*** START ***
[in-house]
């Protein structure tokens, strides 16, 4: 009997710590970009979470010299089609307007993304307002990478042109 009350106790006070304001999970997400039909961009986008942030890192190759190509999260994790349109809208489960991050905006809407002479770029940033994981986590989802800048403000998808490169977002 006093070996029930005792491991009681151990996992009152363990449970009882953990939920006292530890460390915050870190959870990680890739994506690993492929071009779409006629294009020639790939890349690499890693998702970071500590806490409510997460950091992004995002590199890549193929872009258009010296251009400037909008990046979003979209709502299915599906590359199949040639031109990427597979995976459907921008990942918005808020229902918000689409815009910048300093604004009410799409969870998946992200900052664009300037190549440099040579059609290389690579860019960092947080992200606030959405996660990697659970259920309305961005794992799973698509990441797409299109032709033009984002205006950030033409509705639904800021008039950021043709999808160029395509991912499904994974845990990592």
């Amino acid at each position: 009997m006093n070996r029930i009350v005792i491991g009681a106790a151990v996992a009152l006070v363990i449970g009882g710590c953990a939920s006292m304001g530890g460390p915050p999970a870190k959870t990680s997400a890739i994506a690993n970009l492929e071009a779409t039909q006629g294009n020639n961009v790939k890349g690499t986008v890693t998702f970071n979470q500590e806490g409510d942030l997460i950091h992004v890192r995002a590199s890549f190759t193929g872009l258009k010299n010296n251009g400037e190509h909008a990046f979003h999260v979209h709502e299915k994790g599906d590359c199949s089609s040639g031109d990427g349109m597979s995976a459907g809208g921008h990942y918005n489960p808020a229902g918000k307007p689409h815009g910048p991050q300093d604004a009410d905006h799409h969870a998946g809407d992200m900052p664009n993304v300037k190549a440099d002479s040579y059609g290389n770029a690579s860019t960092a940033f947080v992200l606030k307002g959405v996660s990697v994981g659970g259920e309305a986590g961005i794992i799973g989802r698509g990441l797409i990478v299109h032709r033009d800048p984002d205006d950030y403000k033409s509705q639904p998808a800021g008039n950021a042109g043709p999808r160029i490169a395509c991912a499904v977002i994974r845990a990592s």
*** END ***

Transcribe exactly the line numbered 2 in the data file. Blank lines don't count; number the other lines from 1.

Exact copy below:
């Protein structure tokens, strides 16, 4: 009997710590970009979470010299089609307007993304307002990478042109 009350106790006070304001999970997400039909961009986008942030890192190759190509999260994790349109809208489960991050905006809407002479770029940033994981986590989802800048403000998808490169977002 006093070996029930005792491991009681151990996992009152363990449970009882953990939920006292530890460390915050870190959870990680890739994506690993492929071009779409006629294009020639790939890349690499890693998702970071500590806490409510997460950091992004995002590199890549193929872009258009010296251009400037909008990046979003979209709502299915599906590359199949040639031109990427597979995976459907921008990942918005808020229902918000689409815009910048300093604004009410799409969870998946992200900052664009300037190549440099040579059609290389690579860019960092947080992200606030959405996660990697659970259920309305961005794992799973698509990441797409299109032709033009984002205006950030033409509705639904800021008039950021043709999808160029395509991912499904994974845990990592």